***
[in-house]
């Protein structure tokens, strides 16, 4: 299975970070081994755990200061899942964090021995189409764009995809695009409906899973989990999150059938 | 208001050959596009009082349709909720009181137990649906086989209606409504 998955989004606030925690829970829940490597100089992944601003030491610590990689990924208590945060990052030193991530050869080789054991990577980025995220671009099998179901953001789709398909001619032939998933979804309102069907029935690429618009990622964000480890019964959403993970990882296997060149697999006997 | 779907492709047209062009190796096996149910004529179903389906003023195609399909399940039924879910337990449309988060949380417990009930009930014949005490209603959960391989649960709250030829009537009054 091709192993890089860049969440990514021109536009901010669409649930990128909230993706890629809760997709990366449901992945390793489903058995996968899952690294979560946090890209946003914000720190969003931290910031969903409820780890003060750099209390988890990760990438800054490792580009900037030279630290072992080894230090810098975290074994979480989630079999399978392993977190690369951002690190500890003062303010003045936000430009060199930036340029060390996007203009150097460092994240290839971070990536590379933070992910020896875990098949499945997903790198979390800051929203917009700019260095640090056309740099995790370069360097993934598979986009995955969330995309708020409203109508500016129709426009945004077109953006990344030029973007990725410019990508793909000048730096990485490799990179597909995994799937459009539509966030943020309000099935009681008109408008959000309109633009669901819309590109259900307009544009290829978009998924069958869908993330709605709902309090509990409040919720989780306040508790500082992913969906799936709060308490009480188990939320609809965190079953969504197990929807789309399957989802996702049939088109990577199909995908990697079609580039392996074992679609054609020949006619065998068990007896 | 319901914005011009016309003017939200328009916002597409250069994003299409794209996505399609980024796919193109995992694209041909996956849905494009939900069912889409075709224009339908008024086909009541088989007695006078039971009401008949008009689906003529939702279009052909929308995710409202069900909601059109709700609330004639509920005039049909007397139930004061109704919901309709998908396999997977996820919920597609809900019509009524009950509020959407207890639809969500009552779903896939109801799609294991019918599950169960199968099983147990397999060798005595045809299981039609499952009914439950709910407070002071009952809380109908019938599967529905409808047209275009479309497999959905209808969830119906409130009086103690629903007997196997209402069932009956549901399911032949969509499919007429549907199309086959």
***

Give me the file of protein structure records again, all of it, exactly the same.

[in-house]
């Protein structure tokens, strides 16, 4: 299975970070081994755990200061899942964090021995189409764009995809695009409906899973989990999150059938 | 208001050959596009009082349709909720009181137990649906086989209606409504 998955989004606030925690829970829940490597100089992944601003030491610590990689990924208590945060990052030193991530050869080789054991990577980025995220671009099998179901953001789709398909001619032939998933979804309102069907029935690429618009990622964000480890019964959403993970990882296997060149697999006997 | 779907492709047209062009190796096996149910004529179903389906003023195609399909399940039924879910337990449309988060949380417990009930009930014949005490209603959960391989649960709250030829009537009054 091709192993890089860049969440990514021109536009901010669409649930990128909230993706890629809760997709990366449901992945390793489903058995996968899952690294979560946090890209946003914000720190969003931290910031969903409820780890003060750099209390988890990760990438800054490792580009900037030279630290072992080894230090810098975290074994979480989630079999399978392993977190690369951002690190500890003062303010003045936000430009060199930036340029060390996007203009150097460092994240290839971070990536590379933070992910020896875990098949499945997903790198979390800051929203917009700019260095640090056309740099995790370069360097993934598979986009995955969330995309708020409203109508500016129709426009945004077109953006990344030029973007990725410019990508793909000048730096990485490799990179597909995994799937459009539509966030943020309000099935009681008109408008959000309109633009669901819309590109259900307009544009290829978009998924069958869908993330709605709902309090509990409040919720989780306040508790500082992913969906799936709060308490009480188990939320609809965190079953969504197990929807789309399957989802996702049939088109990577199909995908990697079609580039392996074992679609054609020949006619065998068990007896 | 319901914005011009016309003017939200328009916002597409250069994003299409794209996505399609980024796919193109995992694209041909996956849905494009939900069912889409075709224009339908008024086909009541088989007695006078039971009401008949008009689906003529939702279009052909929308995710409202069900909601059109709700609330004639509920005039049909007397139930004061109704919901309709998908396999997977996820919920597609809900019509009524009950509020959407207890639809969500009552779903896939109801799609294991019918599950169960199968099983147990397999060798005595045809299981039609499952009914439950709910407070002071009952809380109908019938599967529905409808047209275009479309497999959905209808969830119906409130009086103690629903007997196997209402069932009956549901399911032949969509499919007429549907199309086959």